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Luxury in the Wilderness: Hotels of the Canadian Rockies


Fairmont Banff Springs Hotel

There are few hotels in the world with the stature as those constructed by the Canadian Pacific Railway in what is today Banff National Park. The Fairmont Banff Springs Hotel, known as the “Castle in the Rockies”, is built at the base of Sulphur Mountain and holds the same kind of allure to Canadians as the Parliament Buildings in Ottawa. Meanwhile, a 56-km train ride northwest, the Fairmont Chateau Lake Louise, often referred to as a “Diamond in the Wilderness”, sits atop the edge of its namesake lake with a jaw-dropping locale and an endless list of adventures at its doorstep.

Canadian Railroad Roots of the Hotels

Although it was supported by the Canadian Government as an exercise in nation building, the Canadian Pacific Railway rang up massive debts as it pushed its way across the continent, eventually connecting the new province of British Columbia to the rest of Canada with the CPR, a trans-canadian railroad, was completed in 1886.

To help offset costs and increase train traffic, CPR general manager William Van Horne suggested capitalizing on the scenery of the Rockies, which he believed would appeal to tourists who were prepared to journey great distances across Canada by rail to revel in the mountains. “Since we can’t export the scenery, we’ll have to import the tourists,” he famously said.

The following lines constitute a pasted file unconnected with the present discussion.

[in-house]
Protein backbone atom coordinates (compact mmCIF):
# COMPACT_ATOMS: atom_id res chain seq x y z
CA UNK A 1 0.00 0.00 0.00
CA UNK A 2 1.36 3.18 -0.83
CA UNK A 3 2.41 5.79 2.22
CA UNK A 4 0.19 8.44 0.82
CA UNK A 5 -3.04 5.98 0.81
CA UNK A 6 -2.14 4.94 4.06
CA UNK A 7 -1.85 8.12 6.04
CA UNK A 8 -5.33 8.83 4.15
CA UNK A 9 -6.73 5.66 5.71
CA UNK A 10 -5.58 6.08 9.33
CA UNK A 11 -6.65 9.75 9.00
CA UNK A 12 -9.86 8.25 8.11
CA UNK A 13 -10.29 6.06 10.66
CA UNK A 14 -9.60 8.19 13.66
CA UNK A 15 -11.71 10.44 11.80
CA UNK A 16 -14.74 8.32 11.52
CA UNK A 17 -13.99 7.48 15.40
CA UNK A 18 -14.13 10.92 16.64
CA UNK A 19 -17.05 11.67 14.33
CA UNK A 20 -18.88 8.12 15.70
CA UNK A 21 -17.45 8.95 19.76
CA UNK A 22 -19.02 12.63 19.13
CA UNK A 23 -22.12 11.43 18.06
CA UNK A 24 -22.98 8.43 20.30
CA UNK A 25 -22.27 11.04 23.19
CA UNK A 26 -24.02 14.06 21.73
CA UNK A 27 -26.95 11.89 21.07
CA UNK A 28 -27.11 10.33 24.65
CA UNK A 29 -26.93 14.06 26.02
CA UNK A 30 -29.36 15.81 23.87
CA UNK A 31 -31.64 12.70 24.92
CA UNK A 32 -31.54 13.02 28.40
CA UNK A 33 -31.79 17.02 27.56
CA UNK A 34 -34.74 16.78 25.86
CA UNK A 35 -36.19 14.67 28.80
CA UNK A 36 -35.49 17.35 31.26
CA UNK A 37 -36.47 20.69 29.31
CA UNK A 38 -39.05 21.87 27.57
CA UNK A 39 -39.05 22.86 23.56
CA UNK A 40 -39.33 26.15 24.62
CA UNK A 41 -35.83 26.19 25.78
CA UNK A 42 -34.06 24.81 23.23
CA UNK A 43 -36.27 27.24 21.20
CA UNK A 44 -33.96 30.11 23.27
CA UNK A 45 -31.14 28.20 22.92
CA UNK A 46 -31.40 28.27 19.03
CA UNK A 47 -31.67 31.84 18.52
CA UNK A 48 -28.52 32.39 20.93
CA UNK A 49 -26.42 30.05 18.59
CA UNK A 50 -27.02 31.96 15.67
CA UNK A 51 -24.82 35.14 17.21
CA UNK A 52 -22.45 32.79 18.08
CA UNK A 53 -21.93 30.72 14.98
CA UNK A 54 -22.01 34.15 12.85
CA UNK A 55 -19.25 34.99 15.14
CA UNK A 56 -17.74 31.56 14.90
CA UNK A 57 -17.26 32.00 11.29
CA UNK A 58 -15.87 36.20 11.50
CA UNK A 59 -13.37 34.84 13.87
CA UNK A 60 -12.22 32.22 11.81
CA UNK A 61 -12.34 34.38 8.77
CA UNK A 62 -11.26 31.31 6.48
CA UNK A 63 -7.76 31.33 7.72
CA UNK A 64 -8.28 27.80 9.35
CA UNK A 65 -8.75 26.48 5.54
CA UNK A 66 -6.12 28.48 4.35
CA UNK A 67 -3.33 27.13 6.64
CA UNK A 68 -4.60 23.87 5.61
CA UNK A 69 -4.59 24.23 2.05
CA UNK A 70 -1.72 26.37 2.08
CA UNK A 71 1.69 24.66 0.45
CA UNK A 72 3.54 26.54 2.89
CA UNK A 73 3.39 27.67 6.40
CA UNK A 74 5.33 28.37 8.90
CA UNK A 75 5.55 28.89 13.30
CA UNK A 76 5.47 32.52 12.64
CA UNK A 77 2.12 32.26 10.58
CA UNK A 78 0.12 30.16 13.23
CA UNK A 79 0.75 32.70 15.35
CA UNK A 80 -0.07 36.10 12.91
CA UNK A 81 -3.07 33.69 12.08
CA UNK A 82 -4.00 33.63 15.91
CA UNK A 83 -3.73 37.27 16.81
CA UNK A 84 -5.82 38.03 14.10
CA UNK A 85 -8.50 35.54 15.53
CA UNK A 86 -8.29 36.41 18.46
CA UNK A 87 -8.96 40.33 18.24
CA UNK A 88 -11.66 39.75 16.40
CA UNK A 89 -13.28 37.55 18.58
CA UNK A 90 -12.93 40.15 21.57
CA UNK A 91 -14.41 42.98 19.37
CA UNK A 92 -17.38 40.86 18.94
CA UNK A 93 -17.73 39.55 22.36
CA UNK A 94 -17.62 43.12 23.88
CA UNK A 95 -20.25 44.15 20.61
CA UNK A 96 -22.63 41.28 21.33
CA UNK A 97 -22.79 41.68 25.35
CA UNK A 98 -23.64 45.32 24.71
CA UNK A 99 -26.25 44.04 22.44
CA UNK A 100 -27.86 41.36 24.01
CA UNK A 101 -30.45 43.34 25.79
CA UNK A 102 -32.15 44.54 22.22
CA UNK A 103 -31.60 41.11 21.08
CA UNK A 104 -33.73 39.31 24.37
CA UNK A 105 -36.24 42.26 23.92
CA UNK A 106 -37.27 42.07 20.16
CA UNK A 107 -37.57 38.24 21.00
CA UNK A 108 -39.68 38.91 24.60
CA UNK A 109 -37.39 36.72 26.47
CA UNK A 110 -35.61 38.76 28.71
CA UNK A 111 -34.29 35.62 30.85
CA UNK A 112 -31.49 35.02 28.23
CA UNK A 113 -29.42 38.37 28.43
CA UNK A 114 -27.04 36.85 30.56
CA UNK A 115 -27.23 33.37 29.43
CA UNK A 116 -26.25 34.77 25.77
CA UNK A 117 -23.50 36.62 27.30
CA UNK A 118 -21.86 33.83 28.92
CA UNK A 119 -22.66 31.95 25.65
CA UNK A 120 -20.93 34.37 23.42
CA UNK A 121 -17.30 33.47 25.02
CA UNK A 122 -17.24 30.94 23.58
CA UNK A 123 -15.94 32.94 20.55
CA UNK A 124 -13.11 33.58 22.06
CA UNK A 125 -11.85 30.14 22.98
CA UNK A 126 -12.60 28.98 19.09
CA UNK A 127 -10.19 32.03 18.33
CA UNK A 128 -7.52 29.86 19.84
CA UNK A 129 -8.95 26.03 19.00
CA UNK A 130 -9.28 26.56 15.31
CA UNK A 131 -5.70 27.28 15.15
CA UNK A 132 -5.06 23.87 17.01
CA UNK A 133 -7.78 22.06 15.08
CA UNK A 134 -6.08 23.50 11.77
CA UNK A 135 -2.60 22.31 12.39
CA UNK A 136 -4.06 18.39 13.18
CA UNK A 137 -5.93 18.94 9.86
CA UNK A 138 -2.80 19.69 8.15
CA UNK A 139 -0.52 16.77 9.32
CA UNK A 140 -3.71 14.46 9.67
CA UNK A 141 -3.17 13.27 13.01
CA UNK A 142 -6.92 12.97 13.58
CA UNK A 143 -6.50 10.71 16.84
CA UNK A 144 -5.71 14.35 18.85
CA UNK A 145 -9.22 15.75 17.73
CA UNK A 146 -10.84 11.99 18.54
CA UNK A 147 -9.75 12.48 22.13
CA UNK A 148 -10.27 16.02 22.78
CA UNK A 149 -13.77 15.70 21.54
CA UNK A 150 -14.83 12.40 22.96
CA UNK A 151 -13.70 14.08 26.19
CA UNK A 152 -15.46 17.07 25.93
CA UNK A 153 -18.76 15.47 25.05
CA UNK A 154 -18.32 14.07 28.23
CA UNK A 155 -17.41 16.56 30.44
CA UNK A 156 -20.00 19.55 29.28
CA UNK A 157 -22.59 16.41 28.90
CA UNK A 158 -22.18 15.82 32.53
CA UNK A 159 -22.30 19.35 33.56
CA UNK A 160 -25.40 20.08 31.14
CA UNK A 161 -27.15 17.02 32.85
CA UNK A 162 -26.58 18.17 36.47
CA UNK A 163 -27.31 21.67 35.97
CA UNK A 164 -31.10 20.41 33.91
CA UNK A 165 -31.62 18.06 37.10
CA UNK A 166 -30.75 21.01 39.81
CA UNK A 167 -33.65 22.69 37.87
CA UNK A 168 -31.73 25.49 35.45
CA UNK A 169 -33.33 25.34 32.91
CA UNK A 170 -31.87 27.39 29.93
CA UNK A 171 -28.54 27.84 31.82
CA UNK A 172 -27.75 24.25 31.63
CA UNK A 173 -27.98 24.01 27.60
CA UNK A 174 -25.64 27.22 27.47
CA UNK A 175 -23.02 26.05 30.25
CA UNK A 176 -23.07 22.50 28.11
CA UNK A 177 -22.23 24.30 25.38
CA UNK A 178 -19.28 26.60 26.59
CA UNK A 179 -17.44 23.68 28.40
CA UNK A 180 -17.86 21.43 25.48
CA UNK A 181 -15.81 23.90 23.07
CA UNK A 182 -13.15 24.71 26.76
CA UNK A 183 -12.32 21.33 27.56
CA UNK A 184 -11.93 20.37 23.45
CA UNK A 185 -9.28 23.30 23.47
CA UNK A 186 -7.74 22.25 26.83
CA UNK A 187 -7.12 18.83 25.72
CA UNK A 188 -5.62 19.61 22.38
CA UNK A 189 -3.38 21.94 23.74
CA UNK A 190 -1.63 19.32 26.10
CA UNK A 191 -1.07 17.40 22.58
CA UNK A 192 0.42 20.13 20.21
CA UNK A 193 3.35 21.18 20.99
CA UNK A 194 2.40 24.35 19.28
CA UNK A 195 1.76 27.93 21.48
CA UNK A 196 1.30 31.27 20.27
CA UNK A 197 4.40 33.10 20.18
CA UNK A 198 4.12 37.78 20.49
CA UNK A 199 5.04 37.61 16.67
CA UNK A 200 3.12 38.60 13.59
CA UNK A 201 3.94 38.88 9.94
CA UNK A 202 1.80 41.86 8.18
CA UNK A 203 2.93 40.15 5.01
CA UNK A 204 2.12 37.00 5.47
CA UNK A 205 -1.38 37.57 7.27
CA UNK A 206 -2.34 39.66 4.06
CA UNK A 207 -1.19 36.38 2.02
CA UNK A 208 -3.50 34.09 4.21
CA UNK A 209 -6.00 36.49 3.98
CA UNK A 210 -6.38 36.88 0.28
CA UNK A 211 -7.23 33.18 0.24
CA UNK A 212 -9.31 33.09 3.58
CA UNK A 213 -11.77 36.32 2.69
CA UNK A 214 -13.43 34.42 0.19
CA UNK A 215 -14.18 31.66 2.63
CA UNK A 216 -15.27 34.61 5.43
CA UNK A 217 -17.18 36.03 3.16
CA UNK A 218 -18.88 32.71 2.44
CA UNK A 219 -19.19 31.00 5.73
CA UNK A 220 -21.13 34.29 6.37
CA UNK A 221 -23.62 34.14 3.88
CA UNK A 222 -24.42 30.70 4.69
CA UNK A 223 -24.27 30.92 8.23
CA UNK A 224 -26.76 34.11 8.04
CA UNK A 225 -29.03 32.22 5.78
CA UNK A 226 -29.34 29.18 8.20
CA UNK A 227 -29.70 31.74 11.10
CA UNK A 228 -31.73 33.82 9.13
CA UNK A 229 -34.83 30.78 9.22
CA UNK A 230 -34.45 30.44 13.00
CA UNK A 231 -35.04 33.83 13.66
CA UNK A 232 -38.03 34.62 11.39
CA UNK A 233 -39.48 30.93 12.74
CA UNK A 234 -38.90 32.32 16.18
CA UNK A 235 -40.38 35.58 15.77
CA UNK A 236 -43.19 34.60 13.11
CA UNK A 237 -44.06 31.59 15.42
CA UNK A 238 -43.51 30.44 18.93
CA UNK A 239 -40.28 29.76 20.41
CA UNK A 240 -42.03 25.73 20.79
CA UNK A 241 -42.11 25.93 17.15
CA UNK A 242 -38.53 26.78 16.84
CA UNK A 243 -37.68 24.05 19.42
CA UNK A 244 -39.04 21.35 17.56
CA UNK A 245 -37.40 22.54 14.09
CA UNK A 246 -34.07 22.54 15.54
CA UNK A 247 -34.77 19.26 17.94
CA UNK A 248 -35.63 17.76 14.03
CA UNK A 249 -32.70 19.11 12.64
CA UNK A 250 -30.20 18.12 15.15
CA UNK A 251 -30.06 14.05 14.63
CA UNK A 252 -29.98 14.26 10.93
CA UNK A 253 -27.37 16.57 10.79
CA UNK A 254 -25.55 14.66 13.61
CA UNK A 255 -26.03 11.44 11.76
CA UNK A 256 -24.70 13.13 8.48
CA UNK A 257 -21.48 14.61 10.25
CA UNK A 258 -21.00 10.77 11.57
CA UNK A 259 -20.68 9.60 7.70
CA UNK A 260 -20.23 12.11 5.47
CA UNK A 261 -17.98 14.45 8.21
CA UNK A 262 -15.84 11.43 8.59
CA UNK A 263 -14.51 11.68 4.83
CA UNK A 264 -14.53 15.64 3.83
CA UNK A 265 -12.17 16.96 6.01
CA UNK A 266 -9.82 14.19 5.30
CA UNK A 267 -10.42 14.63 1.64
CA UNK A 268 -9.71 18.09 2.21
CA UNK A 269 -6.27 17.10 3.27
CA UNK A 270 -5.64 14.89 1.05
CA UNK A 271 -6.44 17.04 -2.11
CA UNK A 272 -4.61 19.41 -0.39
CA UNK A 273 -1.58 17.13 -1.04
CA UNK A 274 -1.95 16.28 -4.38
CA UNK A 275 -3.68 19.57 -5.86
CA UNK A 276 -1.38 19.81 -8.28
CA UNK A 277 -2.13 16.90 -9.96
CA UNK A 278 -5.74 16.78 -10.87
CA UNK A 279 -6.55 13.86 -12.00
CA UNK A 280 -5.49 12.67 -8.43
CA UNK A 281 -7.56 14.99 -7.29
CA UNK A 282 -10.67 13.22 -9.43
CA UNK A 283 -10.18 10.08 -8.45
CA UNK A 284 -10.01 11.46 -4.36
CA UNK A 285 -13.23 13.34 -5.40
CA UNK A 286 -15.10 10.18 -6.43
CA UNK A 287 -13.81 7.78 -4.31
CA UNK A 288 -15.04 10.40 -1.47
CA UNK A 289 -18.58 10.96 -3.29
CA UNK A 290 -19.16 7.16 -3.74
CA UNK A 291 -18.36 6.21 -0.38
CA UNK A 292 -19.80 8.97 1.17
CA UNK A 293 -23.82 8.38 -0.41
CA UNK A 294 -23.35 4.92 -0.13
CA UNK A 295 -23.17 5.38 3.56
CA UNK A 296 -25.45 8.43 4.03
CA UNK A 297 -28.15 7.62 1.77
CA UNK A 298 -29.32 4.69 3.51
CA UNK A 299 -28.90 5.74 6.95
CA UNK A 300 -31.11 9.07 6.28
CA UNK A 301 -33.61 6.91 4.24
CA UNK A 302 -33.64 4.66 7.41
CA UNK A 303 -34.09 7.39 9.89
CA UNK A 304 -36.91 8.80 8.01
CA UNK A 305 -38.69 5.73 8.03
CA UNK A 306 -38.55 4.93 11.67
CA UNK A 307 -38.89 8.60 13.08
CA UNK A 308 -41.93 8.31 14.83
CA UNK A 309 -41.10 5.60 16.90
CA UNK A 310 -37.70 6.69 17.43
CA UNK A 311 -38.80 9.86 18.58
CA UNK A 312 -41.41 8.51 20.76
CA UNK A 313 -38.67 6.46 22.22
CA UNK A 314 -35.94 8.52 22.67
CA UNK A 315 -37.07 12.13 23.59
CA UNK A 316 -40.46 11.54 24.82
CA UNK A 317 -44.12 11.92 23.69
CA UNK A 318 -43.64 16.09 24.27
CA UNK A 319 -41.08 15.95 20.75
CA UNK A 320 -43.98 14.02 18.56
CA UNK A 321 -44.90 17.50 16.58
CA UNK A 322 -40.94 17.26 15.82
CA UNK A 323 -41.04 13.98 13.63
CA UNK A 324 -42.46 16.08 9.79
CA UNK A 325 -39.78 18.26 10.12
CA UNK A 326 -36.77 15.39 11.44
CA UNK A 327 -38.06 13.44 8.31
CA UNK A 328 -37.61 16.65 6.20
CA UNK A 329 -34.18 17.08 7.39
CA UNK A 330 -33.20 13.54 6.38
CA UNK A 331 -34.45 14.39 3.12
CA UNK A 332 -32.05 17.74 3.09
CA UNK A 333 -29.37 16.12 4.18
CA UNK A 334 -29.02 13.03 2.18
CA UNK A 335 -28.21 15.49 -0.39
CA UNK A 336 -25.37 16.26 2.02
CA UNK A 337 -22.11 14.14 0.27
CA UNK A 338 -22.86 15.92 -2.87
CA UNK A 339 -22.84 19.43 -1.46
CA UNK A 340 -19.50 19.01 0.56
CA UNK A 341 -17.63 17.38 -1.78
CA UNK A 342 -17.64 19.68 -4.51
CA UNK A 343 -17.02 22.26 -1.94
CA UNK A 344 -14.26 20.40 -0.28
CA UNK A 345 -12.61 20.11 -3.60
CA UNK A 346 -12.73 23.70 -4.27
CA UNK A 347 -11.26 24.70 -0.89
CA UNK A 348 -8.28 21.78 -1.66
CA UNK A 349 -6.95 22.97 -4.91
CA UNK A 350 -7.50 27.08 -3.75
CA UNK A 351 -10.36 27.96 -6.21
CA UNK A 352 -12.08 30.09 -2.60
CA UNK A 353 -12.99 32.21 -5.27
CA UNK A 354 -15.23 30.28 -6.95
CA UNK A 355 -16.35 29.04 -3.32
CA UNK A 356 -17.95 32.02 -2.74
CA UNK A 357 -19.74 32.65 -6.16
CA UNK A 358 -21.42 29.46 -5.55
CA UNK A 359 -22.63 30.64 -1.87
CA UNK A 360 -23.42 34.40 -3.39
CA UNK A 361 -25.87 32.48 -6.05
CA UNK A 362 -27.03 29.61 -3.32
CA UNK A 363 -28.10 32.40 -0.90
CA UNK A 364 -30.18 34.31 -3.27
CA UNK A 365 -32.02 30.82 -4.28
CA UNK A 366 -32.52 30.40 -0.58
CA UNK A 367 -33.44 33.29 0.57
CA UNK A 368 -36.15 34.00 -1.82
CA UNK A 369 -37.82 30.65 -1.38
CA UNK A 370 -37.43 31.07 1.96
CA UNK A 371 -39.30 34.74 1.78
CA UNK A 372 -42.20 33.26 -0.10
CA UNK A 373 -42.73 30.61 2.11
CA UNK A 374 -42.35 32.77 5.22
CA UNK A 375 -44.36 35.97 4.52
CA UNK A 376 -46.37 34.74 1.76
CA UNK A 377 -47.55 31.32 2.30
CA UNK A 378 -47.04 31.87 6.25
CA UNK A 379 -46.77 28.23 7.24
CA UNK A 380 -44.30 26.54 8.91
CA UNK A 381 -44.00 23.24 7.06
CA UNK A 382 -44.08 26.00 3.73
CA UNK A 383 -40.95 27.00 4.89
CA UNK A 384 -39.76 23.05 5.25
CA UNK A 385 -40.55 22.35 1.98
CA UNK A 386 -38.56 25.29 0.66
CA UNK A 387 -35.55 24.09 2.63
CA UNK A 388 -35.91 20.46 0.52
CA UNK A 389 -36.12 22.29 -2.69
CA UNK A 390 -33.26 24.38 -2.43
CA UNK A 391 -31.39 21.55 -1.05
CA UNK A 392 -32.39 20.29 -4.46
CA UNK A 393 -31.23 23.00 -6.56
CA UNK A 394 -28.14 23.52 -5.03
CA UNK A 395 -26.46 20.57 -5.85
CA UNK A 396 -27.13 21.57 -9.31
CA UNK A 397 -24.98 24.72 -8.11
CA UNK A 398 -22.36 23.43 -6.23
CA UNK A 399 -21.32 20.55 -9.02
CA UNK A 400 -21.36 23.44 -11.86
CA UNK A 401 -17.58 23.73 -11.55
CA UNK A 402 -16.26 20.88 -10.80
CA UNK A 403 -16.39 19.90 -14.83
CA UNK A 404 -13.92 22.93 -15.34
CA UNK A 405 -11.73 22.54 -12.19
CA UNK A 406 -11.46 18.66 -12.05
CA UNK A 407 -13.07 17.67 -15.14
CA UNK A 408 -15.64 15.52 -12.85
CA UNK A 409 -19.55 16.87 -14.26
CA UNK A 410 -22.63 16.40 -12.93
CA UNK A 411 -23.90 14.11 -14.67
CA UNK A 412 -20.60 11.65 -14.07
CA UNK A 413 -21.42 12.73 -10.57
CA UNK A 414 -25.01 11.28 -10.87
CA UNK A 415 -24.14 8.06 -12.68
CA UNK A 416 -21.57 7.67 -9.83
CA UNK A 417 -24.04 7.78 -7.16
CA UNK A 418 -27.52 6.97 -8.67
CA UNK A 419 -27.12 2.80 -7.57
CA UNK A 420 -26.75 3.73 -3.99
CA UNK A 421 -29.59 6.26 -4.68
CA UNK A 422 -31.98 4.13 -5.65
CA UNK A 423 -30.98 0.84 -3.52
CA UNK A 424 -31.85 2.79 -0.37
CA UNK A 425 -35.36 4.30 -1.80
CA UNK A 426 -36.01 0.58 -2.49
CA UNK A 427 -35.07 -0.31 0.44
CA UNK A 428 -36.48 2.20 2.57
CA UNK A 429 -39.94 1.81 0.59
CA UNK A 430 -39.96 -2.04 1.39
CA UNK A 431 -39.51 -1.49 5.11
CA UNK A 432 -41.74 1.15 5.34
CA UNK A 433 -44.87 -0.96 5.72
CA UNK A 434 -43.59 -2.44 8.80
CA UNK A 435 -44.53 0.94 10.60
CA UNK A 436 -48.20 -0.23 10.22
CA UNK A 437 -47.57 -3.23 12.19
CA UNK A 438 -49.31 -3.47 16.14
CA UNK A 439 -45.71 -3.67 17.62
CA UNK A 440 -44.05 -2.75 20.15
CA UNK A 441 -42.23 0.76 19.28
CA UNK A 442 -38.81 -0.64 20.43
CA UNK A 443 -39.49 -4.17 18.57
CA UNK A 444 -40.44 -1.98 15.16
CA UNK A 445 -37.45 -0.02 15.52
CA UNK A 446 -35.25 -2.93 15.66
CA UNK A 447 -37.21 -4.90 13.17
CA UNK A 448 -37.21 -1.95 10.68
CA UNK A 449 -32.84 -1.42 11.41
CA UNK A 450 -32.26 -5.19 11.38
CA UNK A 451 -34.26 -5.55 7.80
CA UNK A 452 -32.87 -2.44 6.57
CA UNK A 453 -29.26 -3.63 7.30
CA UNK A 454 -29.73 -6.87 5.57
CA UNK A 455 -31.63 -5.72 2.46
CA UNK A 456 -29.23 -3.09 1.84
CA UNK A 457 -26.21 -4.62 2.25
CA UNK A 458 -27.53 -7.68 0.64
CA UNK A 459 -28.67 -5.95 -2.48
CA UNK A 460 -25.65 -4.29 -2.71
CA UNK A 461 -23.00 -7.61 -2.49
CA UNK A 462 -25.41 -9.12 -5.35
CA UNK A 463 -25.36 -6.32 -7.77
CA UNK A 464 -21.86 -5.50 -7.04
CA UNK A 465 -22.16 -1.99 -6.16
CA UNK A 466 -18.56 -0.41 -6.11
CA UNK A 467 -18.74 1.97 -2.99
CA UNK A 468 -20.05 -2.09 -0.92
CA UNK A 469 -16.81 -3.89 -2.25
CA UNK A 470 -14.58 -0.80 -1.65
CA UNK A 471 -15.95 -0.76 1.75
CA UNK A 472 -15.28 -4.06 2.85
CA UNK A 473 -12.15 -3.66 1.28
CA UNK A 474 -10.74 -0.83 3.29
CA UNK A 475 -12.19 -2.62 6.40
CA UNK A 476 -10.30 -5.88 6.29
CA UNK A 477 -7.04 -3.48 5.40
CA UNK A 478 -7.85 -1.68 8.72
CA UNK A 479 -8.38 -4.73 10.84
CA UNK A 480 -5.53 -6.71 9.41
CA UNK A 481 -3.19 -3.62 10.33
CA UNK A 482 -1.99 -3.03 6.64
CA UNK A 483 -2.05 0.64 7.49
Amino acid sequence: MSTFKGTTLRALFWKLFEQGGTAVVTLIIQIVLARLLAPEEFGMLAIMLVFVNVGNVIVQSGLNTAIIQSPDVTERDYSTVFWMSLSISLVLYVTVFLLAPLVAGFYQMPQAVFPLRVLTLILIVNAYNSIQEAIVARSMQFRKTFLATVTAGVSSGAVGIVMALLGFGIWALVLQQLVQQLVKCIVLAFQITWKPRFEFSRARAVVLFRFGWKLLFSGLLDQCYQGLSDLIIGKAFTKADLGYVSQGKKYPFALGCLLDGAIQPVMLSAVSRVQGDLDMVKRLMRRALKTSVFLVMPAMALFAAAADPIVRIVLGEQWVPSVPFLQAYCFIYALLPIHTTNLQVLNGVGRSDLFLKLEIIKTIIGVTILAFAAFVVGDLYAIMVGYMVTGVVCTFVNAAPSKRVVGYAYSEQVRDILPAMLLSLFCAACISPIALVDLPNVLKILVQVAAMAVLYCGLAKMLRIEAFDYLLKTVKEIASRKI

Fairmont Banff Springs Hotel

Close to the hot springs of Sulphur Mountain, construction began in 1886 and in 1888, a luxury hotel opened inside a shingled log-framed structure, with rooms at $3.50 a night. Due to a number of fires and major renovations, none of the original building remains. What stands today resembles a Scottish Baronial castle, albeit one with a bowling alley, world-class spa, nine restaurants, a golf course and horse stables. Its stone towers and green roof tower high above the Town of Banff. Inside, it’s a maze of wondrous detail and superb hospitality. Famous guests like Helen Keller, King George VI, Marilyn Monroe, and Queen Elizabeth II stayed at “The Springs” during tours of Canada.

Fairmont Chateau Lake Louise

Fairmont Chateau Lake Louise

After CPR guide Tom Wilson became the first non-Native to see Lake Louise, and said “as God is my judge, I never in all my explorations saw such a matchless scene,” word spread of a deep blue high alpine lake with a magnificent setting beneath the glacier-fringed Mt. Victoria. Van Horne jumped at the opportunity. In 1890, the CPR build a log cabin at Lake Louise, soon to replaced by the larger “Chateau”, with its roots in the alpine heritage shared by the Swiss mountain guides who were brought in to lead hotel guests into the peaks. While the CPR marketed the Banff Springs as a luxury hotel, Van Horne sold the Chateau Lake Louise as a destination for backcountry adventures and alpinists. Mountaineers, artists, poets and horseback riders flooded in, along with royalty from Great Britain, Jordan, Monaco and Denmark.

Today, train tours include stops at Banff and Lake Louise, where modern travelers can journey to these National Historic Sites, following in the footsteps kings and queens, prime ministers and poets, climbers and skiers who’ve been drawn to the ‘castle’ and the ‘diamond’, and the majestic peaks that surround them, for 125 years.


Christie Pashby
www.patagonialiving.com
www.patagoniatravelco.com


 

 

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